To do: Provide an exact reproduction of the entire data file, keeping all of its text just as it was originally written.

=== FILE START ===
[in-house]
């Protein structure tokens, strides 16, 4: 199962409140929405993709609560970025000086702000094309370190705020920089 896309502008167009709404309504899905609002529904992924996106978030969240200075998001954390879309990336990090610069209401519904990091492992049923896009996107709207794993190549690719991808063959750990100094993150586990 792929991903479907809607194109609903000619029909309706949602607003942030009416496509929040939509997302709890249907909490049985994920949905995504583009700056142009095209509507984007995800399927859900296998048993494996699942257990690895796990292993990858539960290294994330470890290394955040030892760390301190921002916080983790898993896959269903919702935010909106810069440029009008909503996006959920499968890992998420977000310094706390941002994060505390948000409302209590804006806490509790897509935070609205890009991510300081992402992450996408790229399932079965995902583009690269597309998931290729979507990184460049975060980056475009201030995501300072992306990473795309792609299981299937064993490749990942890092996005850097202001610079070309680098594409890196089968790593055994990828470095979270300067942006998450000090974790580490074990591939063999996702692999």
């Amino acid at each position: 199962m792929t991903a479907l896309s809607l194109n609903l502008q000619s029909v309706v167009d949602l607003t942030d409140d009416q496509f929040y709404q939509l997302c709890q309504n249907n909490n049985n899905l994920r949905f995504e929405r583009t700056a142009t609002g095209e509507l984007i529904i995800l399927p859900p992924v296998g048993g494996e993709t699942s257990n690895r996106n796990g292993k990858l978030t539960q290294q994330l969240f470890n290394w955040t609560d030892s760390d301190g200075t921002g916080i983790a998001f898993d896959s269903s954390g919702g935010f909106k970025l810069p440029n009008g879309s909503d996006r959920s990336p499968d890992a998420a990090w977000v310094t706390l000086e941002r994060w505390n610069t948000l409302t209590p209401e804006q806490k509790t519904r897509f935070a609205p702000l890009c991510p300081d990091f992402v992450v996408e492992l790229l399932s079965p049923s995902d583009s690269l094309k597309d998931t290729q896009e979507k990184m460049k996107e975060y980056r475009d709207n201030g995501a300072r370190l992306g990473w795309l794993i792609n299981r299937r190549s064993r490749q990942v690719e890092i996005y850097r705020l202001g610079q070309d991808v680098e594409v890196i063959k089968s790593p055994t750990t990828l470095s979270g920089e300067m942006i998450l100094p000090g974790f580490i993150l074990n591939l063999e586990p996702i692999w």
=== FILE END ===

[in-house]
């Protein structure tokens, strides 16, 4: 199962409140929405993709609560970025000086702000094309370190705020920089 896309502008167009709404309504899905609002529904992924996106978030969240200075998001954390879309990336990090610069209401519904990091492992049923896009996107709207794993190549690719991808063959750990100094993150586990 792929991903479907809607194109609903000619029909309706949602607003942030009416496509929040939509997302709890249907909490049985994920949905995504583009700056142009095209509507984007995800399927859900296998048993494996699942257990690895796990292993990858539960290294994330470890290394955040030892760390301190921002916080983790898993896959269903919702935010909106810069440029009008909503996006959920499968890992998420977000310094706390941002994060505390948000409302209590804006806490509790897509935070609205890009991510300081992402992450996408790229399932079965995902583009690269597309998931290729979507990184460049975060980056475009201030995501300072992306990473795309792609299981299937064993490749990942890092996005850097202001610079070309680098594409890196089968790593055994990828470095979270300067942006998450000090974790580490074990591939063999996702692999």
């Amino acid at each position: 199962m792929t991903a479907l896309s809607l194109n609903l502008q000619s029909v309706v167009d949602l607003t942030d409140d009416q496509f929040y709404q939509l997302c709890q309504n249907n909490n049985n899905l994920r949905f995504e929405r583009t700056a142009t609002g095209e509507l984007i529904i995800l399927p859900p992924v296998g048993g494996e993709t699942s257990n690895r996106n796990g292993k990858l978030t539960q290294q994330l969240f470890n290394w955040t609560d030892s760390d301190g200075t921002g916080i983790a998001f898993d896959s269903s954390g919702g935010f909106k970025l810069p440029n009008g879309s909503d996006r959920s990336p499968d890992a998420a990090w977000v310094t706390l000086e941002r994060w505390n610069t948000l409302t209590p209401e804006q806490k509790t519904r897509f935070a609205p702000l890009c991510p300081d990091f992402v992450v996408e492992l790229l399932s079965p049923s995902d583009s690269l094309k597309d998931t290729q896009e979507k990184m460049k996107e975060y980056r475009d709207n201030g995501a300072r370190l992306g990473w795309l794993i792609n299981r299937r190549s064993r490749q990942v690719e890092i996005y850097r705020l202001g610079q070309d991808v680098e594409v890196i063959k089968s790593p055994t750990t990828l470095s979270g920089e300067m942006i998450l100094p000090g974790f580490i993150l074990n591939l063999e586990p996702i692999w």